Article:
Take caution and check for road closures due to wildfires in the North Cascades.
Marcus Yearout | 03/21/2014 | Insider Blogs, Seasonal Travel, Spring |   

My Spring Action Plan from A to Z

  [caption id="attachment_17930" align="aligncenter" width="573"]A distracting gallery at Dakota Creek. A distracting gallery at Dakota Creek.[/caption] I enjoy winter golf in Whatcom County; the wide open parking lots (I do suffer from parking issues bordering on OCD), the pace of play, the look on pro shop staff faces when I walk in with an equally crazy buddy and a hopeful look of anticipation that the course is even open. Oh, and winter rules… I don’t know how many strokes the “embedded ball” rule saves me when the fairways get soggy and balls get sucked into the vortex of muckdom. (I hope it's a real rule and not just something Mr. Mudd made up.) But even I have to admit that the thought of playing in temperatures above 36º (and dare I say in slightly drier conditions) does sound appealing. In fact for a few years, my friend Buz and I would head to Palm Springs or San Diego or Tucson or Hawaii about this time of year just to get dried out and warmed up. Last year, Mr. Mudd and I went to Mesquite and had a whale of a time. OK, there were high winds a couple of days, but the temperature was in the low 70s so overall it served its purpose quite well. (Tip: Put Wolf Creek on your bucket list.) Traveling is not in the cards for me this spring so I’m focusing on my plan of attack for our amazing Whatcom County courses. Last year, I went in geographic order from the upper left corner in Point Roberts (that included an awesome flight from B-ham International to a grass runway near the course) and worked my way down to the lower right corner at Sudden Valley. However, for a variety of scheduling conflicts, I did not make it to the little Dakota Creek course out in Custer so that will be first on my list this year. It has been a few years since I’ve been out there so it’s a round that is long over due. After that “make up” round, I’ll go alphabetical so hope my friend Tyler Byrd will invite me to play the Bellingham Golf & Country Club again this year since that's the first course up in alpha order. I stunk it up badly last time so would hope for some redemption… but alas, golf rarely works that way. Tyler... call me... please. Since there’s been so much space in the parking lots, I can only assume that many of you have a bad habit of laying off for the winter. But it’s spring, so your excuses are gone. This is your official heads up to pull your clubs out of the basement, knock off the cobwebs and give them a loving bath; oh, and treat yourself to some new grips. If you’re like 90% of the golfing community out there, you need them. We are so very lucky to have no fewer than a dozen really, really good courses here in Whatcom County so get out there and clog up some parking lots! Go. Play. Golf.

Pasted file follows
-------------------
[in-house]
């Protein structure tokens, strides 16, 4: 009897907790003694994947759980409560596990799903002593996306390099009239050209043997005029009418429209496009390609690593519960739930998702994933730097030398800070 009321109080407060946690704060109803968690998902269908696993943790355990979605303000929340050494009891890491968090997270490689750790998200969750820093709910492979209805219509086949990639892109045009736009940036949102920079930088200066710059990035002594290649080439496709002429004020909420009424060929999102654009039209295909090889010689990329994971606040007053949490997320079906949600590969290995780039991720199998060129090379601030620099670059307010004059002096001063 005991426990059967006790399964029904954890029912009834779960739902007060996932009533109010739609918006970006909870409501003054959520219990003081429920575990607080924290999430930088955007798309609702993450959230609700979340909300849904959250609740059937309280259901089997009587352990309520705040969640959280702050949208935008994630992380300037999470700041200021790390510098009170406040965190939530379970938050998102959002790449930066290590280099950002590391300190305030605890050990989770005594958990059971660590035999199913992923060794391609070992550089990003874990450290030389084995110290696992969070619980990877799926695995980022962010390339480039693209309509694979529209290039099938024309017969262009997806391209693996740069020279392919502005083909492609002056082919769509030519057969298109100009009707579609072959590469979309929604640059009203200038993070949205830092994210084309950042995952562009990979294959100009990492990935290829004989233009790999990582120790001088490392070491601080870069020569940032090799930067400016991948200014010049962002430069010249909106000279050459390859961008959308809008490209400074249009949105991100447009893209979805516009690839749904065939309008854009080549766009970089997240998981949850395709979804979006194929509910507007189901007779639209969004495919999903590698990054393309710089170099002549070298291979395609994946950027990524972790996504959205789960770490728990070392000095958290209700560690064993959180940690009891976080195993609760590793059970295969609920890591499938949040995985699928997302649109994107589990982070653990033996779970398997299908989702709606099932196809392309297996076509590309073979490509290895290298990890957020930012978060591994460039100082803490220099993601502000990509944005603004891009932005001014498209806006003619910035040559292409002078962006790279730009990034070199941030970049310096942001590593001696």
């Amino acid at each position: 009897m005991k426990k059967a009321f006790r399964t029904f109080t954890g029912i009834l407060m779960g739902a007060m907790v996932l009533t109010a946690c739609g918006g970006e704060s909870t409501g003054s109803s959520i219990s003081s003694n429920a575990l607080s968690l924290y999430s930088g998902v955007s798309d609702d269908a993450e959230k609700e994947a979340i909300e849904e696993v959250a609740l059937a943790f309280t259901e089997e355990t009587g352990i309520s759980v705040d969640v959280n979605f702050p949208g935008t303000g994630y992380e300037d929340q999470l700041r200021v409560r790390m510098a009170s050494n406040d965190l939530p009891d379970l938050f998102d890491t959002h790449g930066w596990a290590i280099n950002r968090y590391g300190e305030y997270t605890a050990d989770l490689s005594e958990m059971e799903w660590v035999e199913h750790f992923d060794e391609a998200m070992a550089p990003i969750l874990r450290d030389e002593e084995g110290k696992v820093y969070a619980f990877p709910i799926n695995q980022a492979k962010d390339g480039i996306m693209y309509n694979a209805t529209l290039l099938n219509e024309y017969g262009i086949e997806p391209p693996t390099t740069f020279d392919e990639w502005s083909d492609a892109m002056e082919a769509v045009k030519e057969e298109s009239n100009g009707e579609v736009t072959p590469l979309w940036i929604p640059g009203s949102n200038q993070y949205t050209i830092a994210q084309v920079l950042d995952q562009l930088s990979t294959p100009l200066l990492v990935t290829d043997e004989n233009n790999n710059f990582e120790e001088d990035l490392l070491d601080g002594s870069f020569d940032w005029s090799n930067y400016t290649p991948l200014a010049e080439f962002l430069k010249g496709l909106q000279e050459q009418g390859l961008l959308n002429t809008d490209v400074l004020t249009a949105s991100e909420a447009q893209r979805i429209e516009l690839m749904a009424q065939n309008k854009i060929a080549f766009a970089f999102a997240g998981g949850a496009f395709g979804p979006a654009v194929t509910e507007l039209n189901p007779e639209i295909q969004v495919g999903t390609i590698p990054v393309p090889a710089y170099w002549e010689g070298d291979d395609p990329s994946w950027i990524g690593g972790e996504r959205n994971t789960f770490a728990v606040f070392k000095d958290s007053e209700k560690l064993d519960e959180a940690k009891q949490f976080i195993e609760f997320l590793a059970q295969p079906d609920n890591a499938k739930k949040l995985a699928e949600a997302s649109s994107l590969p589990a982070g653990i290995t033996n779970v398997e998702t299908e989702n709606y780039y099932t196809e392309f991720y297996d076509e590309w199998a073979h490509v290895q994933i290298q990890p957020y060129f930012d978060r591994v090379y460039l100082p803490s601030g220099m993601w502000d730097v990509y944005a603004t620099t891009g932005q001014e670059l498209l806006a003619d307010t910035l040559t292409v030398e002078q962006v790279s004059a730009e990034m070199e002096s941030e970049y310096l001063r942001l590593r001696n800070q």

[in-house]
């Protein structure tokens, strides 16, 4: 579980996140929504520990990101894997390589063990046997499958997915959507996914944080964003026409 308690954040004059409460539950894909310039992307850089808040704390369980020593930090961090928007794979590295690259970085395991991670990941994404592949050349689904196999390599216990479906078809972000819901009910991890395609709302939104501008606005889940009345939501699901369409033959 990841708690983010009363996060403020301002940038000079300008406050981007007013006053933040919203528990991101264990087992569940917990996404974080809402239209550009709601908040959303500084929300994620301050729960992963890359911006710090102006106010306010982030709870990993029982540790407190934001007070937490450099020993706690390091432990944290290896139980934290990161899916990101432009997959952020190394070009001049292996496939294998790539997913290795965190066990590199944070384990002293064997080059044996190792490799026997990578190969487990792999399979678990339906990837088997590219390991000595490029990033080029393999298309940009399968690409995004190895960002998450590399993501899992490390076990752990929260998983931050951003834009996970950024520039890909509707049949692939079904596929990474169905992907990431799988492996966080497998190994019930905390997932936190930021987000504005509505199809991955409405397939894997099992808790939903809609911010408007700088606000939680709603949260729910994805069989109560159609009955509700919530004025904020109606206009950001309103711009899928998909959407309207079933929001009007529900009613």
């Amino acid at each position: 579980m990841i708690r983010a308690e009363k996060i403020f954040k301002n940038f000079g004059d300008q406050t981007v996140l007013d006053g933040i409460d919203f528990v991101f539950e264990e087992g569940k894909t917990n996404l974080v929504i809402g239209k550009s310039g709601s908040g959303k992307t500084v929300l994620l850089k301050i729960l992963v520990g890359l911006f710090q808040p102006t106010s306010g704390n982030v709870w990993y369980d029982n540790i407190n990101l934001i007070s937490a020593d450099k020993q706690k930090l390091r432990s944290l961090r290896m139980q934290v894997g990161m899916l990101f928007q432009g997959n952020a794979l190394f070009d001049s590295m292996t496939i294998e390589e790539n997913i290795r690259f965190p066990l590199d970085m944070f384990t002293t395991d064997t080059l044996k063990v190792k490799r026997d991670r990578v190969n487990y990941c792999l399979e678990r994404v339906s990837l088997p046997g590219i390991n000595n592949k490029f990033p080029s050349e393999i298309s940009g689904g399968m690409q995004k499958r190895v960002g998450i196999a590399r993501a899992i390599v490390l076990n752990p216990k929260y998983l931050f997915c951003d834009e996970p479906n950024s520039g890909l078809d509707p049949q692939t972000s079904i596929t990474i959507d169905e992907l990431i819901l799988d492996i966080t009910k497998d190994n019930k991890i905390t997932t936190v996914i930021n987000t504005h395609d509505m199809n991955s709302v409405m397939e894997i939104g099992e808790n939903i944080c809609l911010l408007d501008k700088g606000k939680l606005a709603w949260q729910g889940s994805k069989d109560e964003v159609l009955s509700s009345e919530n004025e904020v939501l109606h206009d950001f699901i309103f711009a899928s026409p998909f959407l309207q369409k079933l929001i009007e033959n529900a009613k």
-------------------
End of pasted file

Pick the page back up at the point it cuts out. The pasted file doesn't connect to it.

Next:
We acknowledge that Whatcom County is located on the unceded territory of the Coast Salish Peoples. They cared for the lands that included what we’d call the Puget Sound region, Vancouver Island and British Columbia since time immemorial. This gives us the great obligation and opportunity to learn how to care for our surrounding areas and all the natural and human resources we require to live. We express our deepest respect and gratitude for our indigenous neighbors, the Lummi Nation and Nooksack Tribe, for their enduring care and protection of our shared lands and waterways.
Bellingham Whatcom County Tourism
Visitor Center Located at I-5 Exit 253 - Check Hours
904 Potter Street, Bellingham, WA 98229
Phone: 360-671-3990

Places to Stay
Getting Here
Read Blogs

Photo Contest
Contact Us
Tourism Talk

Industry Resources
Join as a Partner
Media Inquiries
About Us
Site by Drozian Webworks
©2024 Visit Bellingham Whatcom County